First Day of School

Girasole, Watercolor, 9x12, $75

As I was going through my little “ideas folder”, looking for projects to round out my arts courses this semester, I ran across an old article I’d clipped (out of an actual newspaper; it was a long time ago) and saved.

As relevant now–or maybe more–than when I first read it as I was beginning my very first teaching job outside of grad school, the article, “Art for Our Sake” by Ellen Winner and Lois Hetland is about why art should be taught in schools. It presented a couple of the usual tropes, then smashed them, especially the one that says that using a creative part of the brain allows students to learn math, science, etc. more easily. (There is actually no scientific basis for this belief).

What makes me sad, just as we’re enduring another round of cuts to arts education because of our current “double-dip” recession, is how the research in this article shows that students learn important skills from art class that they’re not learning anywhere else, in a curriculum based on memorization and standardized tests.

When my students go outside to paint and draw the landscape (as we’re going to do this week), they’re going to learn a few techniques, yes. We’re going to explore how to translate a three-dimensional scene believably onto two-dimensional paper, including mixing paint, and proper studio practices. But they’re learning much more, and mostly skills that can’t be measured on standardized tests, and which are therefore ignored in classes that “teach to” these tests.

I won’t go into all of the skills here, but some of my favorites mentioned in the article include:

  • persistence (our class, after all, is four hours long)
  • reflection (I’ll ask students to step back from their easels and assess what they’re doing)
  • self-criticism (that assessment may lead to changing things around because they don’t like what they see)
  • willingness to experiment and learn from mistakes (I’ve already advised my students not to throw away any of their work, especially their very worst drawings; that’s how they’ll learn the most)
  • making connections between class work and the world outside the classroom (whether we go out on the lawn to draw, to a gallery on a field trip, or look at Powerpoint examples of how a few famous artists struggled with the same issues). These connections between a student’s own artistic work and the real world could mean making a landscape painting look believable, addressing a social issue through an artwork, or looking at how marketers use color to persuade consumers to buy.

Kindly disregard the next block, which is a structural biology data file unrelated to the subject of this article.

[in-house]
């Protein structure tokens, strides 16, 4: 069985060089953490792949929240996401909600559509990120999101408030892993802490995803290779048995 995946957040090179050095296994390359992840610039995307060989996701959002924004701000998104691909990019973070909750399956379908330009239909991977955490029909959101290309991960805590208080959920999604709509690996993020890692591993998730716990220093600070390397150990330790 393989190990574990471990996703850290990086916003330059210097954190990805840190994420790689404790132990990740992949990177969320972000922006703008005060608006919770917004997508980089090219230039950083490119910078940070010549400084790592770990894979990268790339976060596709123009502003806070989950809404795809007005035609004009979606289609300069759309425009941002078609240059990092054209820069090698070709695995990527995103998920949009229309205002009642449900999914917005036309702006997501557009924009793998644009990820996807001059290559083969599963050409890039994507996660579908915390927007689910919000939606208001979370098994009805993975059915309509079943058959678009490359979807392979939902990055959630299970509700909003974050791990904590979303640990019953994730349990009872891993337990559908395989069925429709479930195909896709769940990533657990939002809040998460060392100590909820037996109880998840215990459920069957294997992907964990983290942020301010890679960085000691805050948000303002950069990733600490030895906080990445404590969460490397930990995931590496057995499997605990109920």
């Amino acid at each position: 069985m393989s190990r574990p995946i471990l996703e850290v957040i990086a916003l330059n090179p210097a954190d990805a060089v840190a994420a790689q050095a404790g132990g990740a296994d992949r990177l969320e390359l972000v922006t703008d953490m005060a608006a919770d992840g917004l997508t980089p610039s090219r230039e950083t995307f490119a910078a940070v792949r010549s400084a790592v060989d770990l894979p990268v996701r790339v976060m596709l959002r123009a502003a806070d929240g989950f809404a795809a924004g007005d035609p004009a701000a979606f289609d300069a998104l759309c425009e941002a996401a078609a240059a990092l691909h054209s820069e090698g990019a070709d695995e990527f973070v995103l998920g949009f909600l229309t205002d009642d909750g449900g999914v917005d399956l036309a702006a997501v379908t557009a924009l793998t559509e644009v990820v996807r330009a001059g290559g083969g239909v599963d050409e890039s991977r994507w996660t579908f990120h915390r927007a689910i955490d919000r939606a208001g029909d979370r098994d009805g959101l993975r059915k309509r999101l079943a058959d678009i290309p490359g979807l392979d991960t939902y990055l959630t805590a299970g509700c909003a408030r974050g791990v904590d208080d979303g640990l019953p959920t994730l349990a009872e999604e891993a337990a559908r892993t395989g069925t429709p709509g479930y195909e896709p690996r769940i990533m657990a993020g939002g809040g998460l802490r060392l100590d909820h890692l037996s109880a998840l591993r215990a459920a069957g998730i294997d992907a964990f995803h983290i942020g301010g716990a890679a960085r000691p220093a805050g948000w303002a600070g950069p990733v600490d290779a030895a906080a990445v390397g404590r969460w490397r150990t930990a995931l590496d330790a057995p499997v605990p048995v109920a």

• moving past preconceptions. Leaves are green, so I’m going to paint all these leaves the same. Are they? Which branches have light shining on them, making their leaves lighter? Are the leaves on that elm tree a lighter or darker green than the pine tree next to it? Than the grass the tree is growing out of? Which trees’ leaves actually seem more yellow (or blue, or purplish-red, etc) when you give them a more careful look?

The article makes the case that looking beyond preconceived expectations is even more important outside of art class, and is practically a job requirement for any profession. (This has been on my mind recently as I watch the trailers for a movie I can’t wait to see, based on a book I loved: Moneyball, the story of how an upstart baseball executive found new ways to analyze game statistics, in order to judge the true worth of players to their teams. Unexpected statistics led to the ability to acquire better players for less money, and in the case of the Red Sox, remake the team and win a World Series for the first time in 86 years! Getting rid of the old notions of what makes a good player has remade the entire game of baseball).

But I digress. That’s for another post.

The arts article goes on to explore how the educational system could adapt, in order to educate students so that they’re equipped to deal with the complex problems the world is facing. Spoiler alert–their solution is not to rely on art classes to let students just “express themselves” (though I’m not denying that’s important), or hope that using another part of their brain will cause their test scores to rise. Their answer is rather to make academic classes more like art classes–let them rely on investigation, experimentation, and real-world data, not memorization and timelines.

As an artist and teacher, this is a great way to start the year, validating the approaches I’ve been using in the classroom, and backing them up with data (which I didn’t address very deeply here). Even though it bothers me that short-sighted budget cuts are hampering our students on a fundamental level, I hope my students, and others, can take the skills they learn in class and apply them in other parts of their lives.

Here’s to a great school year!